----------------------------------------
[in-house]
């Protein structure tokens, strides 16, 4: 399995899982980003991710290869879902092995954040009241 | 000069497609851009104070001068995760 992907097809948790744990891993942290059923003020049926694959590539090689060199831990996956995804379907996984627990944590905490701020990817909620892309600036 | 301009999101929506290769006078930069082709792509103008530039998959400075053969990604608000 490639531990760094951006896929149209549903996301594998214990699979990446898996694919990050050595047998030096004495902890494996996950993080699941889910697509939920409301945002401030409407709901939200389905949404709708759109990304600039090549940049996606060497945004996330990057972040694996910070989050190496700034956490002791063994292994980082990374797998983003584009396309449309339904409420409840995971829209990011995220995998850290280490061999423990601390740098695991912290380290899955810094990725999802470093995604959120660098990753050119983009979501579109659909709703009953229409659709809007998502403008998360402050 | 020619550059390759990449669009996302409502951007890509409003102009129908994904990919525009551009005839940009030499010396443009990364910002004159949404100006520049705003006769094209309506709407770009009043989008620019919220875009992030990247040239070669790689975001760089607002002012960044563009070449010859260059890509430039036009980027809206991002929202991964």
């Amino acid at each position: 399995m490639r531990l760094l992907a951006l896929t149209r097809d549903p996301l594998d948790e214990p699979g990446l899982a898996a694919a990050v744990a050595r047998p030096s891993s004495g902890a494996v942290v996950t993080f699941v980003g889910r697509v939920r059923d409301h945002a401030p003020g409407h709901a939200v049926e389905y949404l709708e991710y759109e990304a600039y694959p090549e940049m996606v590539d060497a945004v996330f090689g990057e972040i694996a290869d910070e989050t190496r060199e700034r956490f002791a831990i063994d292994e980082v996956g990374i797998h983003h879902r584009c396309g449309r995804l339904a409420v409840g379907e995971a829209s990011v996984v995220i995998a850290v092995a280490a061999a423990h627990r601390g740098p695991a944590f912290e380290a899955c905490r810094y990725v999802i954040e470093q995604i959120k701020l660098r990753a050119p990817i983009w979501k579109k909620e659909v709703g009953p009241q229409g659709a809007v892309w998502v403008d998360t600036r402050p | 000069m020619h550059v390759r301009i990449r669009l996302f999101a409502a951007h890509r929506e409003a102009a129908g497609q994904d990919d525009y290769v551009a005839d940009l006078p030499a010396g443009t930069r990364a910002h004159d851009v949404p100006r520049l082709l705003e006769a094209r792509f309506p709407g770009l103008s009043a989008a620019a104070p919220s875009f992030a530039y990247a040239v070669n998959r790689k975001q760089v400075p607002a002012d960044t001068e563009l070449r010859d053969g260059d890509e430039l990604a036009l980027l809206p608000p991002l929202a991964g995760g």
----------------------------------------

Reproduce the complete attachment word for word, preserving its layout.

[in-house]
């Protein structure tokens, strides 16, 4: 399995899982980003991710290869879902092995954040009241 | 000069497609851009104070001068995760 992907097809948790744990891993942290059923003020049926694959590539090689060199831990996956995804379907996984627990944590905490701020990817909620892309600036 | 301009999101929506290769006078930069082709792509103008530039998959400075053969990604608000 490639531990760094951006896929149209549903996301594998214990699979990446898996694919990050050595047998030096004495902890494996996950993080699941889910697509939920409301945002401030409407709901939200389905949404709708759109990304600039090549940049996606060497945004996330990057972040694996910070989050190496700034956490002791063994292994980082990374797998983003584009396309449309339904409420409840995971829209990011995220995998850290280490061999423990601390740098695991912290380290899955810094990725999802470093995604959120660098990753050119983009979501579109659909709703009953229409659709809007998502403008998360402050 | 020619550059390759990449669009996302409502951007890509409003102009129908994904990919525009551009005839940009030499010396443009990364910002004159949404100006520049705003006769094209309506709407770009009043989008620019919220875009992030990247040239070669790689975001760089607002002012960044563009070449010859260059890509430039036009980027809206991002929202991964």
């Amino acid at each position: 399995m490639r531990l760094l992907a951006l896929t149209r097809d549903p996301l594998d948790e214990p699979g990446l899982a898996a694919a990050v744990a050595r047998p030096s891993s004495g902890a494996v942290v996950t993080f699941v980003g889910r697509v939920r059923d409301h945002a401030p003020g409407h709901a939200v049926e389905y949404l709708e991710y759109e990304a600039y694959p090549e940049m996606v590539d060497a945004v996330f090689g990057e972040i694996a290869d910070e989050t190496r060199e700034r956490f002791a831990i063994d292994e980082v996956g990374i797998h983003h879902r584009c396309g449309r995804l339904a409420v409840g379907e995971a829209s990011v996984v995220i995998a850290v092995a280490a061999a423990h627990r601390g740098p695991a944590f912290e380290a899955c905490r810094y990725v999802i954040e470093q995604i959120k701020l660098r990753a050119p990817i983009w979501k579109k909620e659909v709703g009953p009241q229409g659709a809007v892309w998502v403008d998360t600036r402050p | 000069m020619h550059v390759r301009i990449r669009l996302f999101a409502a951007h890509r929506e409003a102009a129908g497609q994904d990919d525009y290769v551009a005839d940009l006078p030499a010396g443009t930069r990364a910002h004159d851009v949404p100006r520049l082709l705003e006769a094209r792509f309506p709407g770009l103008s009043a989008a620019a104070p919220s875009f992030a530039y990247a040239v070669n998959r790689k975001q760089v400075p607002a002012d960044t001068e563009l070449r010859d053969g260059d890509e430039l990604a036009l980027l809206p608000p991002l929202a991964g995760g």